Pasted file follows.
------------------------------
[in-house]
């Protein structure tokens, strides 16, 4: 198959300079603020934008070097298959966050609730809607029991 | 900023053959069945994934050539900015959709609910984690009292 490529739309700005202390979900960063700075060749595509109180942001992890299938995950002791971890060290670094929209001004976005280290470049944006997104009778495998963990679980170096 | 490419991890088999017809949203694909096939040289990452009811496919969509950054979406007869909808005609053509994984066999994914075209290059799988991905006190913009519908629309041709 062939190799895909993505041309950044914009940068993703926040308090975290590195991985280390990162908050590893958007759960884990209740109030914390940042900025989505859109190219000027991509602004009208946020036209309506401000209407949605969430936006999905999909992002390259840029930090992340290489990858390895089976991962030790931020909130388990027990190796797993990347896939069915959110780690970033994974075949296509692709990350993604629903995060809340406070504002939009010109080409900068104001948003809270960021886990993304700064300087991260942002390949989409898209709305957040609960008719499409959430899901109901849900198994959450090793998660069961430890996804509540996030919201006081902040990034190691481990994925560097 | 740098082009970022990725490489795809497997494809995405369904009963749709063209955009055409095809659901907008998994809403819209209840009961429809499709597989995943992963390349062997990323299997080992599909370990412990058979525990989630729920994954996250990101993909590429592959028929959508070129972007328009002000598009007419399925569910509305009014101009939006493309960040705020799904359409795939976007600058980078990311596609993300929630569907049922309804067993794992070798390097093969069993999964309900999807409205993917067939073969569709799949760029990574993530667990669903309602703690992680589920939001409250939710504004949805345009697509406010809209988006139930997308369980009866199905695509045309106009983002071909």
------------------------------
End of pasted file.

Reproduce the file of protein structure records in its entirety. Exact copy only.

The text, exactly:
[in-house]
């Protein structure tokens, strides 16, 4: 198959300079603020934008070097298959966050609730809607029991 | 900023053959069945994934050539900015959709609910984690009292 490529739309700005202390979900960063700075060749595509109180942001992890299938995950002791971890060290670094929209001004976005280290470049944006997104009778495998963990679980170096 | 490419991890088999017809949203694909096939040289990452009811496919969509950054979406007869909808005609053509994984066999994914075209290059799988991905006190913009519908629309041709 062939190799895909993505041309950044914009940068993703926040308090975290590195991985280390990162908050590893958007759960884990209740109030914390940042900025989505859109190219000027991509602004009208946020036209309506401000209407949605969430936006999905999909992002390259840029930090992340290489990858390895089976991962030790931020909130388990027990190796797993990347896939069915959110780690970033994974075949296509692709990350993604629903995060809340406070504002939009010109080409900068104001948003809270960021886990993304700064300087991260942002390949989409898209709305957040609960008719499409959430899901109901849900198994959450090793998660069961430890996804509540996030919201006081902040990034190691481990994925560097 | 740098082009970022990725490489795809497997494809995405369904009963749709063209955009055409095809659901907008998994809403819209209840009961429809499709597989995943992963390349062997990323299997080992599909370990412990058979525990989630729920994954996250990101993909590429592959028929959508070129972007328009002000598009007419399925569910509305009014101009939006493309960040705020799904359409795939976007600058980078990311596609993300929630569907049922309804067993794992070798390097093969069993999964309900999807409205993917067939073969569709799949760029990574993530667990669903309602703690992680589920939001409250939710504004949805345009697509406010809209988006139930997308369980009866199905695509045309106009983002071909």